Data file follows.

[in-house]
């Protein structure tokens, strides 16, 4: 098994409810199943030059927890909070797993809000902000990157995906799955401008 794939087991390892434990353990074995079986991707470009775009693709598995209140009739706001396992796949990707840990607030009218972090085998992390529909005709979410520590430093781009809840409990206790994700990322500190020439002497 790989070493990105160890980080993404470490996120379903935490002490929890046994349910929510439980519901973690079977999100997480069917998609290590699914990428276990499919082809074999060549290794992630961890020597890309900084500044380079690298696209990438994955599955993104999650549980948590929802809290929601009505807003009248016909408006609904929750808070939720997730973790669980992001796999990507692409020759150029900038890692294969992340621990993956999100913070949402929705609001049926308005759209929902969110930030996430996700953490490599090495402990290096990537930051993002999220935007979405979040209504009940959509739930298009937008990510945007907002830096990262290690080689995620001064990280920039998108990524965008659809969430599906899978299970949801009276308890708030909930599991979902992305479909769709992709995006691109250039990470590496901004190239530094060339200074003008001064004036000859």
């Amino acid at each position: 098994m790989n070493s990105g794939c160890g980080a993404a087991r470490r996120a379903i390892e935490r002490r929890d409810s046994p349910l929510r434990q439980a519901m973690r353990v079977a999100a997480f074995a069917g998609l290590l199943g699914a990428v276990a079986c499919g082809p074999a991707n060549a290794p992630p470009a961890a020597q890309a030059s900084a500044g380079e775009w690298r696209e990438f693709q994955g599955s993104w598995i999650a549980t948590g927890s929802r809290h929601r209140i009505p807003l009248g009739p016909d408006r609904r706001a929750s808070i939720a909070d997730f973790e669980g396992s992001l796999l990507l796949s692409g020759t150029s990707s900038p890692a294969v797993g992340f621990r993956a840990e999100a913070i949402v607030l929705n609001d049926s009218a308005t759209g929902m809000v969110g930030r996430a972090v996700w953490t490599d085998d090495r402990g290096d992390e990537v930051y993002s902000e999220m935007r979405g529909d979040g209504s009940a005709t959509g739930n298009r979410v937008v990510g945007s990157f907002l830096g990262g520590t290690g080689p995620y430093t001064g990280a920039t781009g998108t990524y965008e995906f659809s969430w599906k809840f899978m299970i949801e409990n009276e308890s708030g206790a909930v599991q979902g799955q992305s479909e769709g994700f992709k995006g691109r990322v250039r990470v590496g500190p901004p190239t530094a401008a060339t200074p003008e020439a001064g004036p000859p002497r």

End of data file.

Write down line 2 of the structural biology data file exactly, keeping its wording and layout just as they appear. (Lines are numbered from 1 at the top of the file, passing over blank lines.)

């Protein structure tokens, strides 16, 4: 098994409810199943030059927890909070797993809000902000990157995906799955401008 794939087991390892434990353990074995079986991707470009775009693709598995209140009739706001396992796949990707840990607030009218972090085998992390529909005709979410520590430093781009809840409990206790994700990322500190020439002497 790989070493990105160890980080993404470490996120379903935490002490929890046994349910929510439980519901973690079977999100997480069917998609290590699914990428276990499919082809074999060549290794992630961890020597890309900084500044380079690298696209990438994955599955993104999650549980948590929802809290929601009505807003009248016909408006609904929750808070939720997730973790669980992001796999990507692409020759150029900038890692294969992340621990993956999100913070949402929705609001049926308005759209929902969110930030996430996700953490490599090495402990290096990537930051993002999220935007979405979040209504009940959509739930298009937008990510945007907002830096990262290690080689995620001064990280920039998108990524965008659809969430599906899978299970949801009276308890708030909930599991979902992305479909769709992709995006691109250039990470590496901004190239530094060339200074003008001064004036000859």